20 June 2019
Lens on the Week
REMAINING GREEN BOTTLES: At publication, the remaining bottles were as follows: Boris Johnson, Michael Gove, Jeremy Hunt and Sajid Javid. The two names for submission to the party membership will be available by the end of the week.
LABOUR REFERENDUM: On the other side of the political divide it has been reported that Mr Corbyn will shortly switch his approach from an adjusted form of the May deal (the adjustment being that we remain in the Customs Union indefinitely) and, in the absence of a general election, to a call for a second referendum. The change in approach, long advocated by Keir Starmer, Emily Thornberry and Tom Watson, is a response to Labour’s poor showing in the European Election. It would give Labour a far better defined position, perhaps necessary at a time when the Conservatives are dominating the headlines as a result of their leadership election. Before long the division between the parties may be simply: Leave (Tory) or Remain (Labour) bringing echoes of the early 18th century when it was Hanoverian (Whig) and Jacobite (Tory).
HEATHROW: The failure of the legal challenge, which went to whether the Government had acted within its powers rather than to the merits of the expansion, has been followed by the first step in the consultation leading to the decision on whether planning permission (in this case technically a development consent order) should be given. On Tuesday Heathrow published its masterplan revealing a 30 year project, a 2.2 mile new runway involving any amount of compulsory acquisition, several new terminals, one of them so eco-friendly that it will resemble the Eden Project, the rerouting of the M25 part of which will be beneath the runway, and a total cost in the region of £15 billion. But no wonder. The expansion is huge, increasing capacity from 480,000 flights to 740,000 and the number of passengers from 81 million to 135 million.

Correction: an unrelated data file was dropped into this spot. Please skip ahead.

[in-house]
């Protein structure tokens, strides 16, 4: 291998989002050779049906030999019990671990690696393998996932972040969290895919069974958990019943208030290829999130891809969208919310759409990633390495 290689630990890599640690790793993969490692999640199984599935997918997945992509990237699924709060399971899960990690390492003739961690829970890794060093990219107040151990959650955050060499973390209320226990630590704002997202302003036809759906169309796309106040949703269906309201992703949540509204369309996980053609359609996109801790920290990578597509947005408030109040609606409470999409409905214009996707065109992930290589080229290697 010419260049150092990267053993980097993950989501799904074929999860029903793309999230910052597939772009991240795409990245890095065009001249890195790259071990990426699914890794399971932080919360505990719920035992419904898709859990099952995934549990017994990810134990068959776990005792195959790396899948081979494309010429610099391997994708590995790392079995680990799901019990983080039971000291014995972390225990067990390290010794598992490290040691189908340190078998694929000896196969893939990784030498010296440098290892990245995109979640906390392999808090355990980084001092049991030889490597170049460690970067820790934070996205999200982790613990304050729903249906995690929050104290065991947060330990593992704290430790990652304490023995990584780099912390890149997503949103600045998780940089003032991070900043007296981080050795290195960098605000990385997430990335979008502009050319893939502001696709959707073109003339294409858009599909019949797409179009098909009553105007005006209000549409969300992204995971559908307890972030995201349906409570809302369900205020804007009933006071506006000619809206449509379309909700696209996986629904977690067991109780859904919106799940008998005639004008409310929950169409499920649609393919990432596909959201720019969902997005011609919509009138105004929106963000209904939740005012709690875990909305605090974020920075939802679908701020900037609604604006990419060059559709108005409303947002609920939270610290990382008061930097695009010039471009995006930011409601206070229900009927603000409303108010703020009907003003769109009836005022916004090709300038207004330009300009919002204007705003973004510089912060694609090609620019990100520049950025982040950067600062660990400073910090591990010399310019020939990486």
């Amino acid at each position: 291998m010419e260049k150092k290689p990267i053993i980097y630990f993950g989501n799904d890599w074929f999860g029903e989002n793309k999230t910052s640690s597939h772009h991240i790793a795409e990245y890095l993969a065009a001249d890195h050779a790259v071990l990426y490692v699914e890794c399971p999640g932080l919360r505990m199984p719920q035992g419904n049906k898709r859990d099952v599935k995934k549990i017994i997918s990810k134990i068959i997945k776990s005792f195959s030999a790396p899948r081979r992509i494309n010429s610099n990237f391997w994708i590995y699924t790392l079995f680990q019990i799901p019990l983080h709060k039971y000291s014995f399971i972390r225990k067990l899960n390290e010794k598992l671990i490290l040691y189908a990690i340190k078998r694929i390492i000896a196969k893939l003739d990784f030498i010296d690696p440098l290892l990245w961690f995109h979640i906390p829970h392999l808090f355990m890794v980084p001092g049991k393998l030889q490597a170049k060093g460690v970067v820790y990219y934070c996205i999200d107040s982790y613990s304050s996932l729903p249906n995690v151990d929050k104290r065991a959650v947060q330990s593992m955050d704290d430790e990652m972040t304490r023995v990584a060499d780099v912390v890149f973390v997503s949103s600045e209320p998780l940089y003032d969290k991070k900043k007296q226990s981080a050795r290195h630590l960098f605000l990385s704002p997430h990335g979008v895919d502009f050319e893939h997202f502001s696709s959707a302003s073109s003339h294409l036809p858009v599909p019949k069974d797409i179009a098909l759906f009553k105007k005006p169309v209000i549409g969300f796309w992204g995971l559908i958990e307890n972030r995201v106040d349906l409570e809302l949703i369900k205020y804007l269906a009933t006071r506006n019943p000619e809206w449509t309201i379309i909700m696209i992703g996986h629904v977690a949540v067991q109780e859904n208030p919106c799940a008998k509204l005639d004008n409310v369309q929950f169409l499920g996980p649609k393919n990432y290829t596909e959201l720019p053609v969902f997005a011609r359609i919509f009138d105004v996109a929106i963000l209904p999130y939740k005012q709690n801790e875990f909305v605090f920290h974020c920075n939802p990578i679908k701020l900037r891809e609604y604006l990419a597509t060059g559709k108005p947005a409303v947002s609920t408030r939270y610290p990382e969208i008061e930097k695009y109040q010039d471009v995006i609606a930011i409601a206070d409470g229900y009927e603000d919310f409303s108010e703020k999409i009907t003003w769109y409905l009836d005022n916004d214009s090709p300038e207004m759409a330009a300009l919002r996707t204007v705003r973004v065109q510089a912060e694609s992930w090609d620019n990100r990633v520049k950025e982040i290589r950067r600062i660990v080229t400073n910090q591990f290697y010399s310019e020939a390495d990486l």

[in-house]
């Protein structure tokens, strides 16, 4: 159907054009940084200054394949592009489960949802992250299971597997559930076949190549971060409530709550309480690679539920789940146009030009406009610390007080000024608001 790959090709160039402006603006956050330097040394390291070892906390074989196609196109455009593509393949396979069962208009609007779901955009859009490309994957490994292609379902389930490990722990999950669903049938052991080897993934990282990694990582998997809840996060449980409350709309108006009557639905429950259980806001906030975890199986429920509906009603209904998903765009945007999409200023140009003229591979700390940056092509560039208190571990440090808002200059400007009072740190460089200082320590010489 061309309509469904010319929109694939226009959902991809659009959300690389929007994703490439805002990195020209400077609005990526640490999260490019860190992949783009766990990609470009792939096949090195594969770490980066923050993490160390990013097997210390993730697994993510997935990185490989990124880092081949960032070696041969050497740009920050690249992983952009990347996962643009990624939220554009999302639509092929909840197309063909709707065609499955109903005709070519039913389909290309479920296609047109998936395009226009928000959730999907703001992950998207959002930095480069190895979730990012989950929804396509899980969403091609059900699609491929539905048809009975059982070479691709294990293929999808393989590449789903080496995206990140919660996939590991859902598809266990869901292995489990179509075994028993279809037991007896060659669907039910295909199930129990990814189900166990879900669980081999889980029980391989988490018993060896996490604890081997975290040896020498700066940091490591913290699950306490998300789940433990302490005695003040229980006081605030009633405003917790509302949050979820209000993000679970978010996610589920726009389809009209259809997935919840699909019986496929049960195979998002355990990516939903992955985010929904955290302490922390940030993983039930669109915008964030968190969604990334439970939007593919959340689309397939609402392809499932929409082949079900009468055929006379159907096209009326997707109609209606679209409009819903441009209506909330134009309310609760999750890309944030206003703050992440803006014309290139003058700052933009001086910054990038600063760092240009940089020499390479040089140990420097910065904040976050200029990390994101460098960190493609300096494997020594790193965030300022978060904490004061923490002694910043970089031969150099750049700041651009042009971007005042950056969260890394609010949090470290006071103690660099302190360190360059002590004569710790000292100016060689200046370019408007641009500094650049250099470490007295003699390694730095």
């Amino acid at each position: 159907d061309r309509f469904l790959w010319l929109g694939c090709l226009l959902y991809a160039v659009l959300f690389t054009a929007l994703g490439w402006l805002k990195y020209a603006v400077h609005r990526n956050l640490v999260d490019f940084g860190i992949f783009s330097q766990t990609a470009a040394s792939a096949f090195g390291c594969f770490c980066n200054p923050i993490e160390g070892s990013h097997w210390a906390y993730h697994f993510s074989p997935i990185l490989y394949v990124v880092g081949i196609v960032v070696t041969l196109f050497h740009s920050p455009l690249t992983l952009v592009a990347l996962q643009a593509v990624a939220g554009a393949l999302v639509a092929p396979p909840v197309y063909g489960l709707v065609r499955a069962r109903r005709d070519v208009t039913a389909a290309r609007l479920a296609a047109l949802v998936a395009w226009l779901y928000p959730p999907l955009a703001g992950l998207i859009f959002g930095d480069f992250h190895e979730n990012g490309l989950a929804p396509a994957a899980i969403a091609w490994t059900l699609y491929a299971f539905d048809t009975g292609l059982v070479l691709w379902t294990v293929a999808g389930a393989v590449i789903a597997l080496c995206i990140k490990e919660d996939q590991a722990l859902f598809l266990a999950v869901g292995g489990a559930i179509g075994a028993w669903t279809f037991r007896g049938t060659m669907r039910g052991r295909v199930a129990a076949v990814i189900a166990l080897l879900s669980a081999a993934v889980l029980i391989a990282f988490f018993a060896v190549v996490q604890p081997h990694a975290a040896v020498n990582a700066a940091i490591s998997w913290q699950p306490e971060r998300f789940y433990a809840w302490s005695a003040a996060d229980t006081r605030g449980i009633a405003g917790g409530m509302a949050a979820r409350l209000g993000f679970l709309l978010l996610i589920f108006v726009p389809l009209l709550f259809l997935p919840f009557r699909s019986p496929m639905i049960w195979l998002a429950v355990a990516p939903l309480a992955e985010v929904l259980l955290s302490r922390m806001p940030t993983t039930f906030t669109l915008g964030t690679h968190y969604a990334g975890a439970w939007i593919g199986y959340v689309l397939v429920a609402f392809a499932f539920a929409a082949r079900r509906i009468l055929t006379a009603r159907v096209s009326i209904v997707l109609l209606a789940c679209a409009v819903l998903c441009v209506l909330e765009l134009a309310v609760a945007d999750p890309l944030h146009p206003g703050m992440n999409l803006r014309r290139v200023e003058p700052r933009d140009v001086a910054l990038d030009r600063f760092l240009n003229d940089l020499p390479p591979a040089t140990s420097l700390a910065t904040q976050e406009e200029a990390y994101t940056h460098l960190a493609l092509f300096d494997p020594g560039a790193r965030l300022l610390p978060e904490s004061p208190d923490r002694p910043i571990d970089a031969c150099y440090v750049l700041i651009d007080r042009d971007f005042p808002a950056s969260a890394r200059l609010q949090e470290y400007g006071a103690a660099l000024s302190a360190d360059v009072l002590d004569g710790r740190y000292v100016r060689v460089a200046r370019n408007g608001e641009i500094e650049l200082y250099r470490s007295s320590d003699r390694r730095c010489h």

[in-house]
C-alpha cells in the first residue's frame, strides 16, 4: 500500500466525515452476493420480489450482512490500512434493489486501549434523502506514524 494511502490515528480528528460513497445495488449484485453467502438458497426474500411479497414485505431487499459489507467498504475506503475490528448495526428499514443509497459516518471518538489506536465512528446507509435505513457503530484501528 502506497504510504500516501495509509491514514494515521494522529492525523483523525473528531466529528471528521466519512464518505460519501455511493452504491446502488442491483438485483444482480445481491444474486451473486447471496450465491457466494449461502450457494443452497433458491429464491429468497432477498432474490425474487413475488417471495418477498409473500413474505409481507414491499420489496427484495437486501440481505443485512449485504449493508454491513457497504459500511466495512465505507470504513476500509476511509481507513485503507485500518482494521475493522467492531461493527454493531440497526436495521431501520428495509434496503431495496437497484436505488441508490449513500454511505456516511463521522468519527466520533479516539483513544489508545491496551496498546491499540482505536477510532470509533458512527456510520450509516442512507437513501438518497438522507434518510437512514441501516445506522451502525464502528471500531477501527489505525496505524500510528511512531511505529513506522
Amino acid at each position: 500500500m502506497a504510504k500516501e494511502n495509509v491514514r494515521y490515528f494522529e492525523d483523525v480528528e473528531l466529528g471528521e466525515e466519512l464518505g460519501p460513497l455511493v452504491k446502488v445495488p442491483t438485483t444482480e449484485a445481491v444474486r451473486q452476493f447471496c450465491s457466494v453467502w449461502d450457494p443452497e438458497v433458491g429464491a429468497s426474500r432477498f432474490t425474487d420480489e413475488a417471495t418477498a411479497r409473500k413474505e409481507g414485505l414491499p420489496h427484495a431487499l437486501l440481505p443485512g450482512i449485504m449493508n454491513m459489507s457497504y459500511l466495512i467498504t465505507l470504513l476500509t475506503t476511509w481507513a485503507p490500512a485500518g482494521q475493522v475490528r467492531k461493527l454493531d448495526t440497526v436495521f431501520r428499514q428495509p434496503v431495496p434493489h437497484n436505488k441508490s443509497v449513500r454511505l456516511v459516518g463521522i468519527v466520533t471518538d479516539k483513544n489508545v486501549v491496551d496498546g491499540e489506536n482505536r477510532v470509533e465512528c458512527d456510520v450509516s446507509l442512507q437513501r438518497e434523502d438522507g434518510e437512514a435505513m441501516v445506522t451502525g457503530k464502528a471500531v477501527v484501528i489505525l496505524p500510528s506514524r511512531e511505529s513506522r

It would make no sense for the Shaw Sheet to comment at the start of a 3 month enquiry but there are a couple of interesting points. One is a proposal to compensate those whose buildings are acquired at 125% of market price. That should avoid blight and mean that those who wish to sell and leave are not trapped by low values (the technique has long been used on the Continent). Second there is to be a drop off charge of £15. It seems a shame that the proposal for such a magnificent project should be tainted by Lutonization but no doubt it is environmentally sound.
As to whether this will all be a white elephant or a great hub for the eco-efficient planes of the future, we have no idea and nor does anyone else. Still, if it was all being done in France we would probably be talking sadly about it being a symptom of Anglo Saxon decline.
IRAN: Four oil tankers attacked off the coast of Iran last week, two more tankers attacked this week (attacks which most of the world believe originated from Tehran, though Tehran denies this), a rocket attack on a civilian airport in Saudi Arabia by Iran-backed Houthi rebels in Yemen which injured 26 people, a threat from Tehran to turn its back on the Nuclear-Weapons Freeze agreement and start enriching uranium to 20 percent… It seems that Iran has a plan, but who can say what that plan is or what Tehran hopes it will achieve?
Iran certainly needs a plan. Its people are increasingly impoverished, repressed and discontented; the economy is tanking because of the regime’s expensive military adventures throughout the region and the re-imposition of sanctions following the USA’s withdrawal from the Nuclear-Weapons Freeze agreement; farming is suffering through a terrible and unprecedented drought; a hostile Saudi Arabia and the other Sunni states of the Gulf, plus Israel, are united against it.